My name is Gabriel Low. I am 17 years old, and I am a competitive triathlete, a singer, and a scientist, among other things. I was born in Colombia, raised in Alaska, and now live in Hilo, Hawaii. All of these things are a part of my identity, and they are definitely not unimportant, but there is one quality of mine that I feel, especially now, is more important than the rest: I am someone affected by a rare chronic disease.
I was diagnosed with hypokalemic periodic paralysis (HKPP) when I was 6 years old. HKPP is a genetic condition characterized by unstable potassium levels in the bloodstream, resulting in muscle weakness and, at times, paralysis. In order for me to lead a near-normal life, I was prescribed numerous medications and dietary restrictions, which I have had to follow religiously throughout my life. These restrictions include a low-salt, low-sugar diet, as well as restricting excess carbohydrates. As a child, living like this was no small challenge.
Now, 11 years after being diagnosed with HKPP, I have learned to manage the disease, function as an ordinary person, and even do extraordinary things. Other than medication and a low-sugar, low-salt diet, I have learned about one more major thing that helps me to function: exercise. Consistent exercise. When I started training for triathlons about one and a half years ago, I noticed a huge change in my ability to “cheat” on my diet. I could start to go out and get ice cream without having to suffer the major consequences that I was used to (slight weakness and overall decrease in functionality) afterwards. I didn’t make the connection with exercise until about a month later, when I took a week off from training. Then, I noticed that HKPP had come back and had started to affect me again, and I was unable to eat as I pleased. However, as soon as I returned to training, I immediately started to notice improvements. From that moment on, I have not stopped exercising. And that consistent exercise has led to something else that has become a large part of my life: competitive triathlon.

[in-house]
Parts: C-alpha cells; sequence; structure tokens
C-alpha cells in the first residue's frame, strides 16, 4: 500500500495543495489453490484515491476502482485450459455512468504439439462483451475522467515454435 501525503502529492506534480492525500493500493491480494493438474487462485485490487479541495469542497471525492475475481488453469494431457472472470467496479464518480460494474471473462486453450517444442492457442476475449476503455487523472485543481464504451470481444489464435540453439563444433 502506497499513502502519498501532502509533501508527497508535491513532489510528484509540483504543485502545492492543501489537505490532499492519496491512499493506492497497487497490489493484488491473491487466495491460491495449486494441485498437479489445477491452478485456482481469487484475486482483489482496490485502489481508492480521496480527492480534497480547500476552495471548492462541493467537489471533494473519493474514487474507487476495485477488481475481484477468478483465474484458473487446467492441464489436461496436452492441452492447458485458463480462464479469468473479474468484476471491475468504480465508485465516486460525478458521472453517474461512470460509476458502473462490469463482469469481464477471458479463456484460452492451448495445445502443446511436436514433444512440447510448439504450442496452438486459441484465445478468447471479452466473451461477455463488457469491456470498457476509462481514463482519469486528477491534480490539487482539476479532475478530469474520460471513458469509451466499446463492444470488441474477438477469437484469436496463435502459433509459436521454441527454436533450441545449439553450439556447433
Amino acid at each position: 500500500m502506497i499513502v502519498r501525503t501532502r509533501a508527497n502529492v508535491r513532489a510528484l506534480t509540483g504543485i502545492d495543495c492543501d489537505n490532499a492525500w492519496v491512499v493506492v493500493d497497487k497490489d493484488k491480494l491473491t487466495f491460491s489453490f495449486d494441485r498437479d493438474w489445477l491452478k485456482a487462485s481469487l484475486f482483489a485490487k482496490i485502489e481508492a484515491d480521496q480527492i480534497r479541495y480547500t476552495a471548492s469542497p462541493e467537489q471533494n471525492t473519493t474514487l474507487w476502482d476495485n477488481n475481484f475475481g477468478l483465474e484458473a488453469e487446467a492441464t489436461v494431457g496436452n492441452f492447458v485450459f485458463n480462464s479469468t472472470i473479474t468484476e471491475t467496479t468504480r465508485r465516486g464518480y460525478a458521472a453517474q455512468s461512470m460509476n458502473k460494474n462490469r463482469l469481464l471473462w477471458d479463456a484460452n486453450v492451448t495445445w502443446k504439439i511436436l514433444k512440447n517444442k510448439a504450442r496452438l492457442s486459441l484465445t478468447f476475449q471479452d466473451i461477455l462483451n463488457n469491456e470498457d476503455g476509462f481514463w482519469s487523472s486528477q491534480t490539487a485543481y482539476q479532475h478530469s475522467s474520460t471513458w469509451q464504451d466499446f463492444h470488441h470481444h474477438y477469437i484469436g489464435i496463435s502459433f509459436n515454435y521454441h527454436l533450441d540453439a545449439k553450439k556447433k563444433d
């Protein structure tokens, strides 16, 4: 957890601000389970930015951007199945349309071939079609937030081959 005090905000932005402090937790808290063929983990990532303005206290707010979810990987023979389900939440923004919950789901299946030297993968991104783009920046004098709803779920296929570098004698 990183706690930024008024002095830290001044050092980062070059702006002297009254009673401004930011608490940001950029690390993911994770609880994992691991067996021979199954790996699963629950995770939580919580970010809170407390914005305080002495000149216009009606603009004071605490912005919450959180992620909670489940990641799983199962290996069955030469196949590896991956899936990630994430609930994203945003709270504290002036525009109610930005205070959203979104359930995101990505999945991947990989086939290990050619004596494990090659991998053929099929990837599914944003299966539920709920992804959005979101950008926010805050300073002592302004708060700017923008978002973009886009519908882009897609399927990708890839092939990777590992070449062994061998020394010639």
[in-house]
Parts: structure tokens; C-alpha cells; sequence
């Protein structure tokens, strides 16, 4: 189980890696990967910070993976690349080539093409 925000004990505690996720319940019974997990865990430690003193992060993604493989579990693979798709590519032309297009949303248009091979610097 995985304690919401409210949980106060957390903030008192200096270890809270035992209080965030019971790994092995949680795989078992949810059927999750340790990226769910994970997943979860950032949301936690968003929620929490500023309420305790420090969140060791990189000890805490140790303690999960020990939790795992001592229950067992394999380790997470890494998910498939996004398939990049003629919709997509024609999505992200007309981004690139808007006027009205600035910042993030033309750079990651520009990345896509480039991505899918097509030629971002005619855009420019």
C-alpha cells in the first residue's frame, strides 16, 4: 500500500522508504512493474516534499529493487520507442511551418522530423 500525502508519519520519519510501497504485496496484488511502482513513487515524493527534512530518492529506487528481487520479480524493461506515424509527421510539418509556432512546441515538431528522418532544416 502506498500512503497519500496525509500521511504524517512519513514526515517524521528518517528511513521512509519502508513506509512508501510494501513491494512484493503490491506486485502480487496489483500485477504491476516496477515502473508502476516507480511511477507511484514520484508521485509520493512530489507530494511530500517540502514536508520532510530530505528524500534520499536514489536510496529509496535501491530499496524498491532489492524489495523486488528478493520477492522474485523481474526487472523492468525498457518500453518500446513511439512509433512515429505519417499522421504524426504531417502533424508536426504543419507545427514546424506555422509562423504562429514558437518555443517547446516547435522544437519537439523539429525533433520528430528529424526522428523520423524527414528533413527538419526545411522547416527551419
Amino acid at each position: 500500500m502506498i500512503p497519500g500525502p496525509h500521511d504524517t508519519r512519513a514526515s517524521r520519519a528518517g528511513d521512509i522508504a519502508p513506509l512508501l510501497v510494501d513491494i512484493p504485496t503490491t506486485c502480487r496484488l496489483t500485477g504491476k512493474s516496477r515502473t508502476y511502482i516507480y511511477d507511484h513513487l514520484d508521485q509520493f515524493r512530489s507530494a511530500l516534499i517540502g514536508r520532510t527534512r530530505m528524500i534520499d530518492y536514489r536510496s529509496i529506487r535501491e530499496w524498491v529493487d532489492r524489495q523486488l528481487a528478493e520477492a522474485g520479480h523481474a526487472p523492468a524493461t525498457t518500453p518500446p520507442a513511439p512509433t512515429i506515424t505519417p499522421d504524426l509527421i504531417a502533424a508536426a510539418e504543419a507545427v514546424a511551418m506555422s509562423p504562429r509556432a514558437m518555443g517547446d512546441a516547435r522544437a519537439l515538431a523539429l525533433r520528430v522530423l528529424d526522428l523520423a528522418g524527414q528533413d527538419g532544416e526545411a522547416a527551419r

In the months before the race, I have decided that I want to take a stronger stance as someone with a rare disease. I have decided to use my strength that I have been granted now for something more than just racing. I want to make a difference in the world of rare diseases. I want to give hope to others like me. I want to raise awareness, to promote support, and advocate increased understanding for rare diseases, in particular, Primary Periodic Paralysis, or PPP. To do this, I am riding across the country and sharing my message with all I can along the way.
Learn more about Uncovering Periodic Paralysis here.